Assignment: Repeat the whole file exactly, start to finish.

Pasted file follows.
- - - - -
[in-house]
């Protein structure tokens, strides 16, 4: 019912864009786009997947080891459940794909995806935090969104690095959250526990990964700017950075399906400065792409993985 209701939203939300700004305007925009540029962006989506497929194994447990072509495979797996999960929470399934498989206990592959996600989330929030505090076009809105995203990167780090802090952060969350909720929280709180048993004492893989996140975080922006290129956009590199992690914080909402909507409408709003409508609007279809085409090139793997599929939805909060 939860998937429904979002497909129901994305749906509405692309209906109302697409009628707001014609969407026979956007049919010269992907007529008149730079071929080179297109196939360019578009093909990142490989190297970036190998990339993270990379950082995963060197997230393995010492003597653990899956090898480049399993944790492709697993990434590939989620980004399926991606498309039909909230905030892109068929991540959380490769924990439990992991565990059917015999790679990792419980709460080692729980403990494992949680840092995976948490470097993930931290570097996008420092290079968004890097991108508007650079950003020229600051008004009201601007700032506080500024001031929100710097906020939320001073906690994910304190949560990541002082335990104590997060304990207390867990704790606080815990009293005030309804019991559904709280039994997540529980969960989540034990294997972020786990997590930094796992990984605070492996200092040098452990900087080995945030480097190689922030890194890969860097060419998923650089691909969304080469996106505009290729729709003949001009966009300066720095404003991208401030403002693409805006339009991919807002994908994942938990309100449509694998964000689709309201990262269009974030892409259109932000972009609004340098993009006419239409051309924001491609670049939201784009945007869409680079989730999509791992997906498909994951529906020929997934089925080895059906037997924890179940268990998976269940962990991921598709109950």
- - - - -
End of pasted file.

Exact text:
[in-house]
């Protein structure tokens, strides 16, 4: 019912864009786009997947080891459940794909995806935090969104690095959250526990990964700017950075399906400065792409993985 209701939203939300700004305007925009540029962006989506497929194994447990072509495979797996999960929470399934498989206990592959996600989330929030505090076009809105995203990167780090802090952060969350909720929280709180048993004492893989996140975080922006290129956009590199992690914080909402909507409408709003409508609007279809085409090139793997599929939805909060 939860998937429904979002497909129901994305749906509405692309209906109302697409009628707001014609969407026979956007049919010269992907007529008149730079071929080179297109196939360019578009093909990142490989190297970036190998990339993270990379950082995963060197997230393995010492003597653990899956090898480049399993944790492709697993990434590939989620980004399926991606498309039909909230905030892109068929991540959380490769924990439990992991565990059917015999790679990792419980709460080692729980403990494992949680840092995976948490470097993930931290570097996008420092290079968004890097991108508007650079950003020229600051008004009201601007700032506080500024001031929100710097906020939320001073906690994910304190949560990541002082335990104590997060304990207390867990704790606080815990009293005030309804019991559904709280039994997540529980969960989540034990294997972020786990997590930094796992990984605070492996200092040098452990900087080995945030480097190689922030890194890969860097060419998923650089691909969304080469996106505009290729729709003949001009966009300066720095404003991208401030403002693409805006339009991919807002994908994942938990309100449509694998964000689709309201990262269009974030892409259109932000972009609004340098993009006419239409051309924001491609670049939201784009945007869409680079989730999509791992997906498909994951529906020929997934089925080895059906037997924890179940268990998976269940962990991921598709109950």